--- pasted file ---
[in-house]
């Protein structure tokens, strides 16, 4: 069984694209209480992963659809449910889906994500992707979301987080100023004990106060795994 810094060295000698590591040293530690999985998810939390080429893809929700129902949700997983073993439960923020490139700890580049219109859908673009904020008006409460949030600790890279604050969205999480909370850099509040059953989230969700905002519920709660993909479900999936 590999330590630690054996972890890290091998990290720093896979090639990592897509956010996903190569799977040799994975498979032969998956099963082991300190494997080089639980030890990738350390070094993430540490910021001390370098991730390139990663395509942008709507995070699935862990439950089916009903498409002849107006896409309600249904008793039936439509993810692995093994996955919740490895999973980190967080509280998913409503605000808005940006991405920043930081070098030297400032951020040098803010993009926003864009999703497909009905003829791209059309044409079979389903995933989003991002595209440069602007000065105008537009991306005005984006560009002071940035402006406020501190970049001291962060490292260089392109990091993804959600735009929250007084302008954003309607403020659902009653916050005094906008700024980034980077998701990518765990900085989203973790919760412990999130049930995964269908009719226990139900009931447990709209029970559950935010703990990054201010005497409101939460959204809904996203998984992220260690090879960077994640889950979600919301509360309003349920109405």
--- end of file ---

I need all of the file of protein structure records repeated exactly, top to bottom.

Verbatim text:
[in-house]
């Protein structure tokens, strides 16, 4: 069984694209209480992963659809449910889906994500992707979301987080100023004990106060795994 810094060295000698590591040293530690999985998810939390080429893809929700129902949700997983073993439960923020490139700890580049219109859908673009904020008006409460949030600790890279604050969205999480909370850099509040059953989230969700905002519920709660993909479900999936 590999330590630690054996972890890290091998990290720093896979090639990592897509956010996903190569799977040799994975498979032969998956099963082991300190494997080089639980030890990738350390070094993430540490910021001390370098991730390139990663395509942008709507995070699935862990439950089916009903498409002849107006896409309600249904008793039936439509993810692995093994996955919740490895999973980190967080509280998913409503605000808005940006991405920043930081070098030297400032951020040098803010993009926003864009999703497909009905003829791209059309044409079979389903995933989003991002595209440069602007000065105008537009991306005005984006560009002071940035402006406020501190970049001291962060490292260089392109990091993804959600735009929250007084302008954003309607403020659902009653916050005094906008700024980034980077998701990518765990900085989203973790919760412990999130049930995964269908009719226990139900009931447990709209029970559950935010703990990054201010005497409101939460959204809904996203998984992220260690090879960077994640889950979600919301509360309003349920109405």